• Make sure you ask families about their preferred method of communication in case you need to reach them about their child.
  • Display photos of families in the program.

Encouraging Families to Be Involved

There are many ways to encourage family involvement in school-age programs. If parents feel welcome and that their experiences, opinions, and feelings are valued, they are more likely to want to volunteer for committees, assist with projects, and attend special events.

Within your program, there should be a specific plan as to how to engage families throughout the year. Though families’ participation is voluntary, it is your job to make them feel welcome by actively encouraging involvement. Program activities should reflect families’ interests and motivate them to participate. Additionally, your program may have a family involvement committee. This committee is composed of family members who encourage communication and involvement with the goal of strengthening and supporting the well-being of children and families. This committee is a resource and asset to your program as families may discuss issues or concerns and suggest changes to improve family satisfaction and involvement. Collaborate with a trainer, coach, or supervisor to promote family involvement. In the table below, you will find are a variety of methods for involving families in your school-age program.



Parent Advisory Board (or your program’s equivalent)

Invite family members to join a committee that meets regularly to discuss your school-age program. These family members might work together to plan events, staff appreciation days, field trips or special experiences for the children and youth. This board would also work to contribute ideas and goals to the program director. Your program handbook should designate where all parents can access board meeting minutes.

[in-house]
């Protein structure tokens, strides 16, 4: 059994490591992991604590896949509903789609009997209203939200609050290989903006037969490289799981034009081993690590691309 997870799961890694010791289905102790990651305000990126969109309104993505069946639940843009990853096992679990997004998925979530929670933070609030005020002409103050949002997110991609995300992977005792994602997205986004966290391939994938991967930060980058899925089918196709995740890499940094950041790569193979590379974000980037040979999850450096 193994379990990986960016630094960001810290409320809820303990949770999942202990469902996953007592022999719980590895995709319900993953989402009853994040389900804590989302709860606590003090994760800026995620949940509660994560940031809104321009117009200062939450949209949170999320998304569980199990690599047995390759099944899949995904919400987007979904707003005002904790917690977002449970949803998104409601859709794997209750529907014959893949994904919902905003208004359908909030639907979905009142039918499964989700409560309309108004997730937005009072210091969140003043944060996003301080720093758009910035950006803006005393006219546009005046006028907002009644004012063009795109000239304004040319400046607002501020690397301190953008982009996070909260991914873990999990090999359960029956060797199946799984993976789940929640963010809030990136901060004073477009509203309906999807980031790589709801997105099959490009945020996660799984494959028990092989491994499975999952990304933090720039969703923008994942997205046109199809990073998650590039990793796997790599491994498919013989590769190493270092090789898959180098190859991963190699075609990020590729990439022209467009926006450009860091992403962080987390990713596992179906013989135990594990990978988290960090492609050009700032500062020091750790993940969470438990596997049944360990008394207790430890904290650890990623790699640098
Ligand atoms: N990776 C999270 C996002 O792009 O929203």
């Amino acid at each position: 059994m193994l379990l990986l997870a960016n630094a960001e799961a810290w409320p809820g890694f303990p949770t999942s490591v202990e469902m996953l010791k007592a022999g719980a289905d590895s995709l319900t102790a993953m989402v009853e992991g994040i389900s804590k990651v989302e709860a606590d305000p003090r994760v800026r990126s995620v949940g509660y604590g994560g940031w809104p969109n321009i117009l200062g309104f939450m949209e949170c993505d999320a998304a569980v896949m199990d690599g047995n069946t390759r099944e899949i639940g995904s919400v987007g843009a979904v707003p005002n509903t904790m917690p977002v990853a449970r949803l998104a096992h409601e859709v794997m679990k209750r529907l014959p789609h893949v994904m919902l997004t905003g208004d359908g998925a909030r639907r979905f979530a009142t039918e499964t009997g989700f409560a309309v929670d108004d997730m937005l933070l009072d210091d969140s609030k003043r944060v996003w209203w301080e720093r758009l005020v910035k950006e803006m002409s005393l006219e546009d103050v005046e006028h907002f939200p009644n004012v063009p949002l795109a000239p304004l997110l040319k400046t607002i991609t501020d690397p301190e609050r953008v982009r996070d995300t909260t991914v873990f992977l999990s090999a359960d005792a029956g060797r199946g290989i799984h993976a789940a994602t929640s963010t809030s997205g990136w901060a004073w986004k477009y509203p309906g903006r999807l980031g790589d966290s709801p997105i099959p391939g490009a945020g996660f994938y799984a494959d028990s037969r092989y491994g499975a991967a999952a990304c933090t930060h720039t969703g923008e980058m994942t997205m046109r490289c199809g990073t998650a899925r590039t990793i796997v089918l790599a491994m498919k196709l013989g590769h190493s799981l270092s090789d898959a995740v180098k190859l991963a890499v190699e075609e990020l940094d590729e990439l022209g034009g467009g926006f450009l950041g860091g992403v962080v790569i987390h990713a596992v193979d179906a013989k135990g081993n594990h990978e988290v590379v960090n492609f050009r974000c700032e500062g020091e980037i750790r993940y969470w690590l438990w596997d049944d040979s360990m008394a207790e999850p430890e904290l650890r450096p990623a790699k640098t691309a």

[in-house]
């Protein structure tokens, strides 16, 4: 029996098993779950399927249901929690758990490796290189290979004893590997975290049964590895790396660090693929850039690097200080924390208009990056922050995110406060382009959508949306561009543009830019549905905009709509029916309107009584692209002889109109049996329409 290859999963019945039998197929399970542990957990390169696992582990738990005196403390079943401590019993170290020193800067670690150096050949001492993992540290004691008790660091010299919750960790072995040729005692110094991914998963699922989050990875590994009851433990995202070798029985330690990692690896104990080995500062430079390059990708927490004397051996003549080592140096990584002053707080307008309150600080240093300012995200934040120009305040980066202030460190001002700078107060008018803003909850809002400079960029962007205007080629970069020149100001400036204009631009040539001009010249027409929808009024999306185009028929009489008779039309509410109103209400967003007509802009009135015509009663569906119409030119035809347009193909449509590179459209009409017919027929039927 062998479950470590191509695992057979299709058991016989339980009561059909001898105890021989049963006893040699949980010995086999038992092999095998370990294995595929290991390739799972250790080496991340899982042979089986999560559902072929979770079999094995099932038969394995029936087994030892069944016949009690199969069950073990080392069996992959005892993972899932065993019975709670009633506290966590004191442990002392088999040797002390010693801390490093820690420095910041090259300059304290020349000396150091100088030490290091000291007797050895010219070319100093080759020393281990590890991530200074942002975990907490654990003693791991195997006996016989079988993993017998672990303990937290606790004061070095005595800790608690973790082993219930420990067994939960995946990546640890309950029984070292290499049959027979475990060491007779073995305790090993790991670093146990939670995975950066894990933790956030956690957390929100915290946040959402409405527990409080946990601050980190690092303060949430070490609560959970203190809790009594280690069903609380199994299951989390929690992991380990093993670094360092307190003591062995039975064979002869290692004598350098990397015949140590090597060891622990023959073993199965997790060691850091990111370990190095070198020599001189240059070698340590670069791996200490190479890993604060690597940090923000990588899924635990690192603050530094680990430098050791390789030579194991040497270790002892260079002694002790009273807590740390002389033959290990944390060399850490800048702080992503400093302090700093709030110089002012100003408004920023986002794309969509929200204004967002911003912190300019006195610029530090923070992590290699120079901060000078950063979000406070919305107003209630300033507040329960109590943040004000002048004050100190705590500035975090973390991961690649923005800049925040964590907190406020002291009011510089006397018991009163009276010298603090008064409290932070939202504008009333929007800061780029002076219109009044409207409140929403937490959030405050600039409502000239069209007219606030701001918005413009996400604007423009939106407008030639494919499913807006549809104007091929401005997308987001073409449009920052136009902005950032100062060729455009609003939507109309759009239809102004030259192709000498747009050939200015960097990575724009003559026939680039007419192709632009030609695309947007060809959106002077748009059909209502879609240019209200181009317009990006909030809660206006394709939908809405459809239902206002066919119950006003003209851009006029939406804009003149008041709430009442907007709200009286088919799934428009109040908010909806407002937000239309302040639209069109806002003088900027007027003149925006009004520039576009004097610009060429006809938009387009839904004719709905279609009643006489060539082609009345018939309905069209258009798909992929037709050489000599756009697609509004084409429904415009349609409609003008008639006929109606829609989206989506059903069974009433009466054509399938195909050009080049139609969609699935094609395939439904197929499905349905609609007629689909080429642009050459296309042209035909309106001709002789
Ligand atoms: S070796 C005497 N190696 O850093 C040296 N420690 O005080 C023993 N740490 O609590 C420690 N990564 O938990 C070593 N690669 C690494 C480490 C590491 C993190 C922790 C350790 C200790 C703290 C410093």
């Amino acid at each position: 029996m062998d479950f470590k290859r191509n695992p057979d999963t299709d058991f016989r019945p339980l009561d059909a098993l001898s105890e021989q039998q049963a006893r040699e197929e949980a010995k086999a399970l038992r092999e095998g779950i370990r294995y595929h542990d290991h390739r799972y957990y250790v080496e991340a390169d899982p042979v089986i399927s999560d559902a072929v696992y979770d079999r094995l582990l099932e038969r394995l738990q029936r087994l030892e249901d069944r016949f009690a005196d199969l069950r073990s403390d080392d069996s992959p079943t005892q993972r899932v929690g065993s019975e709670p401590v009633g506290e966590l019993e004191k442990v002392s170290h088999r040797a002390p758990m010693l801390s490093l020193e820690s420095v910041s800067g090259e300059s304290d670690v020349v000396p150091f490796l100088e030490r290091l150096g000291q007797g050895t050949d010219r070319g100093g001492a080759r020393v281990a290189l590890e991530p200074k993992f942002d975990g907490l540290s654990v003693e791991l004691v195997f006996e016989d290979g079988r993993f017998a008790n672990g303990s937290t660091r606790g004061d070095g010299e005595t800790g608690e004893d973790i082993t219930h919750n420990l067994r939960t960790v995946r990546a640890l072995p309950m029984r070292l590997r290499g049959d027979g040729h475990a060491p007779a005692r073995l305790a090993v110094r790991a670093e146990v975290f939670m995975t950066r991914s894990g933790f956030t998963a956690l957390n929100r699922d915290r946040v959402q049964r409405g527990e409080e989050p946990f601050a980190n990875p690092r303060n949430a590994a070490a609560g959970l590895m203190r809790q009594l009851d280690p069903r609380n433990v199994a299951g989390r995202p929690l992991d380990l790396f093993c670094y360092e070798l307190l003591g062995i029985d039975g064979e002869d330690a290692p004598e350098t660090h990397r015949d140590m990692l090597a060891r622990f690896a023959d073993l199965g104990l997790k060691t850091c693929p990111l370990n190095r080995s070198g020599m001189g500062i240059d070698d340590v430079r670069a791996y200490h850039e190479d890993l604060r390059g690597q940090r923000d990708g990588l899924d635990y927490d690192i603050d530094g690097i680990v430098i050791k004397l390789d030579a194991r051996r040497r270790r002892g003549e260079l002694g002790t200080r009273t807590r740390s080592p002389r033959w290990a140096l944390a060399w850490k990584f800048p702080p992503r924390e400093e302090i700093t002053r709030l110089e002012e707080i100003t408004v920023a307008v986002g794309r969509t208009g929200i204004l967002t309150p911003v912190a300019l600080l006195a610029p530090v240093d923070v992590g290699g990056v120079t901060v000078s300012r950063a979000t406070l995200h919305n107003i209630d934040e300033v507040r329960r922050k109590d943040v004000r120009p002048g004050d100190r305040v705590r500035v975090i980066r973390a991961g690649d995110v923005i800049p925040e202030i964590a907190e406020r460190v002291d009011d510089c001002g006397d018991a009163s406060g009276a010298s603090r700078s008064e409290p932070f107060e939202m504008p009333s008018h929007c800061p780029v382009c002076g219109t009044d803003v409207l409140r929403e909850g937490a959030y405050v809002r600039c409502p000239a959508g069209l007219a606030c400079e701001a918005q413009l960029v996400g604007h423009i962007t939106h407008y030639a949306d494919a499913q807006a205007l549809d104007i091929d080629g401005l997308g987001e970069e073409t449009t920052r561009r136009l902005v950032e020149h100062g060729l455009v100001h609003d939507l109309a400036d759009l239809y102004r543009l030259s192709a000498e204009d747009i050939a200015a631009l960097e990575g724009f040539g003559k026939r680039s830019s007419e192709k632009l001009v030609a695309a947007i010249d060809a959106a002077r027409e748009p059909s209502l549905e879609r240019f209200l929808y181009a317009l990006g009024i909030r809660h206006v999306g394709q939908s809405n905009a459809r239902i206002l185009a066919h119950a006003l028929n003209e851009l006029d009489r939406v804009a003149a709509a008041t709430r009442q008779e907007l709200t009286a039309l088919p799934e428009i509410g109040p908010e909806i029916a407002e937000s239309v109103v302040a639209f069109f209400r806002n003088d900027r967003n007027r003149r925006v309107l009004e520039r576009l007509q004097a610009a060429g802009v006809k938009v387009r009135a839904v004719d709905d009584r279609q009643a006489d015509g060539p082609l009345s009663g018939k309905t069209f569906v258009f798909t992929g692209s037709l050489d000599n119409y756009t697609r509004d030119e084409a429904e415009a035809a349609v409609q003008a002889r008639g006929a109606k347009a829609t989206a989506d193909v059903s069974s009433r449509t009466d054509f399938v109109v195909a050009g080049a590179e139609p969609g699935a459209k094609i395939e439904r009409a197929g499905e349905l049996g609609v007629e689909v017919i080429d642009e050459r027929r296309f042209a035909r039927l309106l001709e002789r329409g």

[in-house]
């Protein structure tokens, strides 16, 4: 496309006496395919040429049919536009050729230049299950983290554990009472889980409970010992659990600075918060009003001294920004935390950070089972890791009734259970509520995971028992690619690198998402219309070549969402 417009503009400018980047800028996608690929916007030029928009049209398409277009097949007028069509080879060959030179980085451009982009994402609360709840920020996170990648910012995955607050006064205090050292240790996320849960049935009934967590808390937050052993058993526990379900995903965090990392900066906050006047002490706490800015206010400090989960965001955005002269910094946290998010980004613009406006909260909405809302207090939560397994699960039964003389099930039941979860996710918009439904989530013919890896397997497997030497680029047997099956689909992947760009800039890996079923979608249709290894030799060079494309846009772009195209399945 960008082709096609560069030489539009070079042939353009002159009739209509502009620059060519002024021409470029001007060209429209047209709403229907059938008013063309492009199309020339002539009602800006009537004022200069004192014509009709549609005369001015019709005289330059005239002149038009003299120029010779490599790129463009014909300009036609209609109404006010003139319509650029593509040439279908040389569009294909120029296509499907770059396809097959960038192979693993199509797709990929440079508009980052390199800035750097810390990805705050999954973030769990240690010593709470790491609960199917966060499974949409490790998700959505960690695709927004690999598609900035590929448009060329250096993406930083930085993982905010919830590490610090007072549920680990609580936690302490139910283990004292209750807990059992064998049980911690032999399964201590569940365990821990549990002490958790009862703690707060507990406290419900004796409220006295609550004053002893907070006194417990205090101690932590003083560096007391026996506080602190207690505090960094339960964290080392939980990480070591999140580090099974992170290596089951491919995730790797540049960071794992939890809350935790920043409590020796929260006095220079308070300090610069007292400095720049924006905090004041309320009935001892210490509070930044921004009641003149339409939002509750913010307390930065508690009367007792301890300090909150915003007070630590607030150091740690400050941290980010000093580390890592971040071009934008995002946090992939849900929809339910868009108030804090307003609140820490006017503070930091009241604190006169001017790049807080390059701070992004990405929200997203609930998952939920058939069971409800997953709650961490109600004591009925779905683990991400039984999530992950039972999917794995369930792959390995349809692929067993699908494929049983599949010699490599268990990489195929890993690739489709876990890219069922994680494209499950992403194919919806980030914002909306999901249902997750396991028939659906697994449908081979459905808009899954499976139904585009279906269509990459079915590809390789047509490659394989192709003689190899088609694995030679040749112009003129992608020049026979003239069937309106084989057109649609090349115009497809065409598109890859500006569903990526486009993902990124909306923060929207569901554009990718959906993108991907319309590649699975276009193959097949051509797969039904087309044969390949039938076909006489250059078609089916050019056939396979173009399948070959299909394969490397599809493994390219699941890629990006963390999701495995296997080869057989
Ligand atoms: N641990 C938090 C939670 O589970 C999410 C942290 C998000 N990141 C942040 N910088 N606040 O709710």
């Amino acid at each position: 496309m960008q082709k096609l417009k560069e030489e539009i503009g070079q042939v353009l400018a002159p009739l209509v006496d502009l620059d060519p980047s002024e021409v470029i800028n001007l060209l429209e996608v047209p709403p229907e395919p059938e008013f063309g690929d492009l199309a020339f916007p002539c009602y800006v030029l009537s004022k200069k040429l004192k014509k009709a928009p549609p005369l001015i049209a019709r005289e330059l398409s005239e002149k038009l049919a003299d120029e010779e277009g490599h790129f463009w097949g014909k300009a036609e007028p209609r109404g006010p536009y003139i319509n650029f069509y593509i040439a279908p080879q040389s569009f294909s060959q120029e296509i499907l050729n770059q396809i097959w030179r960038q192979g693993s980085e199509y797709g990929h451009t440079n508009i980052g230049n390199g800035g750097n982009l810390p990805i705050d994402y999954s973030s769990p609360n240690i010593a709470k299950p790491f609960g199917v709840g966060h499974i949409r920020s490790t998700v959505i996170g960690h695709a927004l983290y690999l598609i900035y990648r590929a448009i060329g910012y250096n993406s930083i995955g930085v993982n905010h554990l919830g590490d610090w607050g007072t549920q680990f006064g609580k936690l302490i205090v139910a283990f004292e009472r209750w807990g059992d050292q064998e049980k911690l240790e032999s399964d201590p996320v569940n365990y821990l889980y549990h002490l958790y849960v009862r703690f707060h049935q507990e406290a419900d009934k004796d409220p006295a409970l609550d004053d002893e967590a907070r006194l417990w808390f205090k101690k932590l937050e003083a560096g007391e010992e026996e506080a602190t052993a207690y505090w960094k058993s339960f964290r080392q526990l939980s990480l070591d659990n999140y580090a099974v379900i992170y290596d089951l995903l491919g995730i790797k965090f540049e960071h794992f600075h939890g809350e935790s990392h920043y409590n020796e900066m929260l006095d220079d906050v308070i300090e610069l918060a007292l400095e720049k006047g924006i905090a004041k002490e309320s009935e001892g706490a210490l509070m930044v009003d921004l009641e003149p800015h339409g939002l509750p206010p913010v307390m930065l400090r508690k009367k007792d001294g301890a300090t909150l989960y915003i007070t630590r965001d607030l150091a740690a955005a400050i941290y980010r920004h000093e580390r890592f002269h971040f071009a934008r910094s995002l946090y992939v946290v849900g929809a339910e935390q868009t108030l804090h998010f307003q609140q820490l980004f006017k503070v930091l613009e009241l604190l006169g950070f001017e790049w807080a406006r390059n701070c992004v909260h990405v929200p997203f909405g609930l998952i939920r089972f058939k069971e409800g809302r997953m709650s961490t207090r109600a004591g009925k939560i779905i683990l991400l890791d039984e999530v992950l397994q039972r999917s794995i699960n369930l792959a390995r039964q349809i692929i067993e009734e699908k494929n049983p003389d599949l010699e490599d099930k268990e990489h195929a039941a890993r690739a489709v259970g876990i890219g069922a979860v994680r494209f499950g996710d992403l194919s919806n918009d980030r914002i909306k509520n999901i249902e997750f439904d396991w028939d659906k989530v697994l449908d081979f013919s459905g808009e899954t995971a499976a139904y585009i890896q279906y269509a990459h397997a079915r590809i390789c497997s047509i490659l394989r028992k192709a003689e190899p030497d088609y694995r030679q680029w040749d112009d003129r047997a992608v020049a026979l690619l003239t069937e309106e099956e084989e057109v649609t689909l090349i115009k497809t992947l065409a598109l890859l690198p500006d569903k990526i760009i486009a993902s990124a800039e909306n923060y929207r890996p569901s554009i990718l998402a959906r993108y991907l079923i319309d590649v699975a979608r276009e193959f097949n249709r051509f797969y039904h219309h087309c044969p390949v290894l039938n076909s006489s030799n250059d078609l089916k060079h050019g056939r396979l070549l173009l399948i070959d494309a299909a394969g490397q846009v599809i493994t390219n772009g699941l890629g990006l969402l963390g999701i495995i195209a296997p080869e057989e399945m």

Family Movie Night

Invite families to your program to watch a movie and share refreshments. It is a good idea to make the movies friendly for younger siblings as well. This is a great way to have the whole family participate in one event.

Holiday Parties

Celebrate holidays throughout the year by hosting parties and events. These parties could include refreshments, crafts, games, activities and movies.

Fitness Events

Encourage healthy lifestyles by hosting fitness events at your program. There are many national days that celebrate fitness that you can tie into or create one of your own. You can host field days, mini-Olympics and other fun events.

Special Events

A special event could be just about anything! Have a dance, a birthday party for Dr. Seuss, vacation photo contests, science fairs, a potluck dinner, or any event that would bring family members into your program and allow them to spend time with their child.

Theatrical Performances

Plan a talent show, play, or musical performance for the families. School-age children will enjoy using their skills and talents, and this type of environment will take the pressure off, unlike a school performance that may be graded or scored.

Cultural Appreciation Events

Invite family members to share their diverse cultural backgrounds with the program. This could be done in a variety of ways, such as having cultural celebrations, potlucks, or presentations.

Family Show and Tell